To announce the first black pope? It could be a way to heap history on this historic abdication. And maybe the way to get the church spinning in a more positive and modern direction.

 

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Birth Control, Boobs and Catholics

I published a piece in the Filipino ethnic press last week and spent most of the week responding to angry Catholics, including one named Jesus,  about the recent insurance flap concering health care and Catholics.

The president’s accommodation last Friday apparently wasn’t enough. 

Some people still see it as forcing contraception on Catholics.

Ironically, there are a good number of Catholics who also want their crucifixes and their condoms, too. 

Most, however, are still too willing to buy the GOP’s framing of the issue, which is to put a political prophylactic on Obama’s health care plan and call it sent from the devil. 

Let’s be clear. This issue isn’t about religion.

President Obama’s initial approval of a provision in his health care plan that would require Catholic institutions and hospitals to provide health insurance to its workers is just about insurance, not about the right to be Catholic.

The health insurance includes coverage for such things as contraception and the morning after pill. It does not directly pay for abortions. And it’s only for insurance coverage benefits. Catholic institutions and hospitals have all sorts of people working for it, so it just doesn’t cover Catholics.

But some Catholics around the country claim this is an affront to the Catholic religion. How can Catholics be Catholics under this law?

If you went to Church two Sundays ago, you know the Bishops are all tweaked about this and are ready to start a jihad on the Obama administration, with the First Amendment their battle cry!

Everyone, please stop for a moment of prayer and sanity.

When Newt Gingrich sides with the Bishops and calls what Obama is doing an attack on Catholics, we all need to rethink exactly what this is—and isn’t.

The law doesn’t say Catholics can’t practice their religion.

It only forces them to offer insurance to workers. What the workers do with it is their business.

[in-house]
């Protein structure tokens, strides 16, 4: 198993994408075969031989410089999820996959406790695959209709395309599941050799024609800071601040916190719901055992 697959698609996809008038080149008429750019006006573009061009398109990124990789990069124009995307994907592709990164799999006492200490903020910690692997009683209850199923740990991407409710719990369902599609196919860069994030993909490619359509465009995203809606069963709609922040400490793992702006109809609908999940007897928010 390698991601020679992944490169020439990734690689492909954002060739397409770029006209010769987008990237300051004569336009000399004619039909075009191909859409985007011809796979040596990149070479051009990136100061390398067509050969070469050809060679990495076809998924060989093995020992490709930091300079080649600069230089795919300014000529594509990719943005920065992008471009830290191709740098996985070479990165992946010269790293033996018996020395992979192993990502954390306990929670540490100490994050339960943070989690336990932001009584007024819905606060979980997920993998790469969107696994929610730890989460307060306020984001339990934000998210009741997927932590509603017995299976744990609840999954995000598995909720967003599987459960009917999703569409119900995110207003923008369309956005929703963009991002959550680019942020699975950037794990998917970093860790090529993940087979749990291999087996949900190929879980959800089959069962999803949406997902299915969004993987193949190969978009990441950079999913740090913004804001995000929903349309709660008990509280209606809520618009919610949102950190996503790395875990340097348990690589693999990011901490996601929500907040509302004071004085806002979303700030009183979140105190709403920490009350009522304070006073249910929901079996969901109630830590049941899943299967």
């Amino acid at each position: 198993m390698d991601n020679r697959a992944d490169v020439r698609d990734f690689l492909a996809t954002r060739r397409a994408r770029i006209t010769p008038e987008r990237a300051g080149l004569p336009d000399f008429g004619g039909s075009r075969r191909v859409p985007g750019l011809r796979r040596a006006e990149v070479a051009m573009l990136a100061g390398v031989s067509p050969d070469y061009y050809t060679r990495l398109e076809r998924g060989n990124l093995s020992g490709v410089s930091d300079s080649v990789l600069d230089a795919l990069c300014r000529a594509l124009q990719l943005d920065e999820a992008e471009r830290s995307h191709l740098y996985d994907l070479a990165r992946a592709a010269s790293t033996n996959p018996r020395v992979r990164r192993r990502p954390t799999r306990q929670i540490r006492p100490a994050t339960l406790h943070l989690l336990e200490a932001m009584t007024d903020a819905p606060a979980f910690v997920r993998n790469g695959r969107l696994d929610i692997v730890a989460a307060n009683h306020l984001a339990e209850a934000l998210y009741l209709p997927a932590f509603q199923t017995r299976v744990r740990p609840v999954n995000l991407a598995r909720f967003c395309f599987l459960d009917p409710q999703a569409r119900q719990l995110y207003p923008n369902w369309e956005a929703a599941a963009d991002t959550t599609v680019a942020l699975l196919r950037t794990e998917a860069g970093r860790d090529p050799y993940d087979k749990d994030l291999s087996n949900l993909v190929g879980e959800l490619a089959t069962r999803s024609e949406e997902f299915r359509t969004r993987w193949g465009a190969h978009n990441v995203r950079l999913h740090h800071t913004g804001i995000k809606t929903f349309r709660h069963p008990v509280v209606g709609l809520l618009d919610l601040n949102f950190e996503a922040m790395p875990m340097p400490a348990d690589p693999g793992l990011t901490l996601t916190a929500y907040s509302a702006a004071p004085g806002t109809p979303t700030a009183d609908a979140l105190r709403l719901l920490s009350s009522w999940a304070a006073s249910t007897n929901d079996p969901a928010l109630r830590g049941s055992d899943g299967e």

If it’s a benefit like your weekly pay, what you do with your money shouldn’t be your employers’ matter.

On top of that, as I said, not all workers in Catholic hospitals and institutions are Catholic. If the Bishops believe in religious freedom, why would they want to force it on non-Catholic workers 

The law is being applied to every employer equally, and to that end, the Obama administration isn’t forcing it on Catholics. The law is the law. There was even a period of transition built in for Catholic employers to adapt.

But the Catholics are trying to politicize this in a presidential year, and trying to rile up Catholics on the issue of abortion (which incidentally this law doesn’t support directly).

Who’s bullying whom?

More interesting is that a majority of Catholics actually want their contraception and their birth control these days.

Catholics should have their choice to do as they see fit. Their medical decisions aren’t religious ones, and medical decisions are private.

That’s a tough enough issue for people to tackle without also having to deal with a fake political issue that the GOP and the Church are so adamant in deploying against Obama.

In America, aren’t we’re supposed to have a separation between church and state. The Obama administration maintains that. The Church is crossing the line.

 But the other line it’s crossing is the one that keeps medical/health matters separate from religion.

 I’m all for faith. Keeping it separate means we don’t have to make a bad choice between health and faith.

 LEFT BREAST, RIGHT BREAST POLITICS

Exit polls say abortion isn’t all that burning an issue these days, but candidates who need a spark will keep turning to it to get attention and divide an electorate.

The Susan G. Komen fiasco is an indication that contraceptive rights could get hotter this campaign season.

When right-wing influences inside Komen, forced it to pull support from Planned Parenthood cancer screenings we got a glimpse of how the issue can mobilize. The dis-funding set off a firestorm of protests. The Right doesn’t like Planned Parenthood’s abortion policy. The Left resents the politicization extending to innocent cancer screenings.

Komen felt the ire and reversed its stand.

But can anyone see pink again without thinking Komen is just a tool for the right-wing? 

There are a lot of other groups out there that put women’s health first before politics.

Now we know Komen isn’t one of them.